Guardian News and Media is planning to launch a paid-for membership scheme in the autumn as it seeks to further beef up its digital revenues.
Yesterday, the title announced digital revenue was up 24 per cent year on year to £69.5m, and turnover was up £14m to £210m.
Investment in launching the membership scheme, and in launching Guardian Australia, were both listed among £11m of one-off costs which left GNM with total losses for the year to March 30 of £30.4m.
Guardian Media Group warned in its annual report yesterday that the “accelerating rate of migration from print to online, and from desktop browser to mobile consumption of news” will hit both print and digital revenue.
To mitigate this it has invested in a “transformation programme to develop its portfolio of digital products and its international reach”.
Chief executive Andrew Miller told Press Gazette: “The change that we can see coming over the horizon is, if anything, faster than it has been before in the mobile space and in the social space and the speed of consumption is rapidly changing into digital.”
Miller declined to be drawn on the specifics of the membership scheme, which he said are still be worked out. It is unclear whether some form of premium editorial content will be part of the package. While most Guardian content is currently free online, the paper does charge for its digital editions and for some of its apps.
Miller said that the idea was to “provide a reward for the most loyal readers”.
“In the UK that means investing in a physical space that Guardian members can get to and hold events. Outside the UK it is the ability to pay for added value.”
Asked for more detail on where the extra £14m in digital revenue has come from, Miller said: “Very strong growth in digital display revenue, also Guardian Labs and strong growth in recruitment market…”
He said that online display advertising for The Guardian has grown because it sells on “audience rather than platform” and because GNM has held on to an experienced sales team".
He said that advertisers were interested in accessing The Guardian’s audience because it is “progressive, intellectually curious, affluent and engaged in the world”.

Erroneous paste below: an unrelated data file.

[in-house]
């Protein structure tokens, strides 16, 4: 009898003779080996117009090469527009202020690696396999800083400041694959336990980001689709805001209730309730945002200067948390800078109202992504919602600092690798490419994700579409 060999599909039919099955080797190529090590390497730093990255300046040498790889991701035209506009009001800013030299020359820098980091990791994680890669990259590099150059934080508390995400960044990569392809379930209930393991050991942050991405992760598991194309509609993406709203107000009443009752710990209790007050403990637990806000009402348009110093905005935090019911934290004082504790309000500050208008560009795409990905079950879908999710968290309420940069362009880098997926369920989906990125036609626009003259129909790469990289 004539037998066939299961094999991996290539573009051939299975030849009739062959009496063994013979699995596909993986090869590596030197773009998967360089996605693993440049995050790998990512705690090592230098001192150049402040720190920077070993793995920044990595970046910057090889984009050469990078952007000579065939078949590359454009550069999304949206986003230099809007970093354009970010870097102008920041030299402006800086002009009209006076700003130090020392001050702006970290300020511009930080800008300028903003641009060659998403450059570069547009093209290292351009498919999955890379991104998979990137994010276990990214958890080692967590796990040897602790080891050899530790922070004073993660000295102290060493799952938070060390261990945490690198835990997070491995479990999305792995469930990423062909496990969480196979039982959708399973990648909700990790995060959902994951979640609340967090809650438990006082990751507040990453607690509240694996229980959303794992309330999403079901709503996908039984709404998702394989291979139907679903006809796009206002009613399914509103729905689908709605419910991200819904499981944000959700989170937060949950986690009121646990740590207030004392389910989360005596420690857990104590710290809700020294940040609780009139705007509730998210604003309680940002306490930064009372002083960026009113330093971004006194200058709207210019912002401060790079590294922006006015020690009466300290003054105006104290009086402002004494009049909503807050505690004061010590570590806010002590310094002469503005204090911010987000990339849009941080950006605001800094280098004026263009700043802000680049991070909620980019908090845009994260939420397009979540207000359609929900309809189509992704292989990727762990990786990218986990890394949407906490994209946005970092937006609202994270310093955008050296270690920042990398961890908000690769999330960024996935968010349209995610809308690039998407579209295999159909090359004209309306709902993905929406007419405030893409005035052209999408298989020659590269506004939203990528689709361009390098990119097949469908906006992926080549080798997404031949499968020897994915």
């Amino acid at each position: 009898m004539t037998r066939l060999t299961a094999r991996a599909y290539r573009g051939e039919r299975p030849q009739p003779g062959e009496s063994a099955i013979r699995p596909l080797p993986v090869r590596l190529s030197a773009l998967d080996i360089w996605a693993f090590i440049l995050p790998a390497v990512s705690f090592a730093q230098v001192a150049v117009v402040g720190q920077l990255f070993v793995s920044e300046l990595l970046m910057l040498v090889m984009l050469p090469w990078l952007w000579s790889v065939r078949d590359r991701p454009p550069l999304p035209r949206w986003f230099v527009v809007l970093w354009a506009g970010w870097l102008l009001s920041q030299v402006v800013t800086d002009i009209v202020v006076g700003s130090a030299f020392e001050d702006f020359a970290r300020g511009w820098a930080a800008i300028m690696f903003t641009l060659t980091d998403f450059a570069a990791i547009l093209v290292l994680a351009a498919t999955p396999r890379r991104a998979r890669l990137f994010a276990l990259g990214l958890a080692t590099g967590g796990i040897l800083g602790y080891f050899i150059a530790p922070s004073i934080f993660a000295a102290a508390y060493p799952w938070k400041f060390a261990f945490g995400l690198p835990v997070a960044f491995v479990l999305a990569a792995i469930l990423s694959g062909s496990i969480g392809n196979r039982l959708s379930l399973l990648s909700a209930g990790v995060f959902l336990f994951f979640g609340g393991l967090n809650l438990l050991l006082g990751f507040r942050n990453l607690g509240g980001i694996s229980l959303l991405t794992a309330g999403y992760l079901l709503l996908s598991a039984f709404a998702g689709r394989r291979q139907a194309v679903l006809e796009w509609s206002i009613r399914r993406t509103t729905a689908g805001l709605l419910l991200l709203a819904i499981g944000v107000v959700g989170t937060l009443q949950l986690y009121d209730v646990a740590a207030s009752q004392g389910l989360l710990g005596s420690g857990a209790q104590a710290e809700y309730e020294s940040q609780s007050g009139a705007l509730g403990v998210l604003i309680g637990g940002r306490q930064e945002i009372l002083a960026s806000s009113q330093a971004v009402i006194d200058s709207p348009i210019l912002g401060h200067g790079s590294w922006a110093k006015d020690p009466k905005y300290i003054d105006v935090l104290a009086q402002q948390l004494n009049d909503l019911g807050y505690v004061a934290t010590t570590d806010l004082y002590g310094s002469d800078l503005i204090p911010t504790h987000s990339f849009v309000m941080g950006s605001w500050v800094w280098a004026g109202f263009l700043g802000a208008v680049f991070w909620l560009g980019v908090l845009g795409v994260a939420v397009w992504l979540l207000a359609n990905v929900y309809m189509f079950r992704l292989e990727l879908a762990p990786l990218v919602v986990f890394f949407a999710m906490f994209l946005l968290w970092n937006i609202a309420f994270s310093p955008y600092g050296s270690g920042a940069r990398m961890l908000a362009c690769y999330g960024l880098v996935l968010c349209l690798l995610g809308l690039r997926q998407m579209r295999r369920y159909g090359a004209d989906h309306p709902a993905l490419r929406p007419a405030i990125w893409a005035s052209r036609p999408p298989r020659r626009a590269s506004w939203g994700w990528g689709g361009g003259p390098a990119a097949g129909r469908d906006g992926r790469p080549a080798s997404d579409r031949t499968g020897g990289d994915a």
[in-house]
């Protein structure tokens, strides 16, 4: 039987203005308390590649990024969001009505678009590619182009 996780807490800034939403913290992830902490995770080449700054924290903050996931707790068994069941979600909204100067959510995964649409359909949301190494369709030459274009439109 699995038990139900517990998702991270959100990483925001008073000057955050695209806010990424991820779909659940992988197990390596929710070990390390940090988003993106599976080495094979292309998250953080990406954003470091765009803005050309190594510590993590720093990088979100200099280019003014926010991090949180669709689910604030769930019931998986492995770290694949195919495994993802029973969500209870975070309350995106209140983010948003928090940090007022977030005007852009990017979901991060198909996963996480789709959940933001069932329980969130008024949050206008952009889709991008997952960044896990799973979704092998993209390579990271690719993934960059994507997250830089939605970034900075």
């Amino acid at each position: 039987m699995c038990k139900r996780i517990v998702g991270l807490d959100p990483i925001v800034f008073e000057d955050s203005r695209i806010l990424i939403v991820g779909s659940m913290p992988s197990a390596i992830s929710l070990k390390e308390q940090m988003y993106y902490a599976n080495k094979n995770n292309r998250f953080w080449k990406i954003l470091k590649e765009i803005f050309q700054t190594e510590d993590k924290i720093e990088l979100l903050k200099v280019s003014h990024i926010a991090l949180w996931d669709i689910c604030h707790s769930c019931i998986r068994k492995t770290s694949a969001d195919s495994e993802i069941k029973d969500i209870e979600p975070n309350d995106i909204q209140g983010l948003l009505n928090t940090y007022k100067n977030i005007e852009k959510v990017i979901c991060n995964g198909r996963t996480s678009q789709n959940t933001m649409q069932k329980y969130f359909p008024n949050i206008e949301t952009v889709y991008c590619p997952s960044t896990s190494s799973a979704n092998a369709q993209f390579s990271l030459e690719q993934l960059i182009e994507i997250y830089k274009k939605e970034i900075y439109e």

The sale of Trader Media Group earlier this year has left Guardian Media Group with a piggy bank of £842.7m with which to subsidise future Guardian losses and invest.
Asked what level of Guardian losses would be sustainable, Miller (pictured above) said: “We’ve got an operating loss level of £20m. If we can sustain our level of losses at this level we’ll be fine.”
But he said that pressure on the bottom line will remain because of the continuing decline of print and the move of readers from desktop to mobile (it is harder to display advertising on mobile phones).
The Guardian’s investment fund is being handled by Cambridge Associates with a target of delivering £40m a year of income (a 5 per cent return).
The annual report says the money will be invested in a mixture of “global and emerging market equity, fixed income, real assets and hedge funds”. But Miller said Cambridge has been given “strict parameters” on what it can and can’t invest in.
The Guardian’s branded content division Guardian Labs launched in February.
Employing more than 130 staff, Guardian Labs offers advertisers “new ways to tell their stories”. This has included a seven-figure deal with Unilever to provide editorial content about sustainability.
GMG chairman Neil Berkett said in yesterday’s annual report that The Guardian will “explore more and more” ways to “co-operate with advertisers and sponsors”.
There were more hints about the future plans for the business from deputy chief executive of GMG David Pemsel: “This is the time for a brand like ours to be really understood…
“We have this most formidable trusted unique brand, we’ve managed to develop a new proposition in Guardian Labs. Our audience sees us a global company…The idea of trying to have a much deeper immersive loyal relationship with our readers through membership is a massive component to the strategy because ad revenue will get us so far but managing to turn that into some meaningful deep relationship through membership is absolutely critical.
“We are scratching the surface. I don’t think we have begun to think about the far-reaching consequences of us in India or other parts of the world because it’s all there for the taking."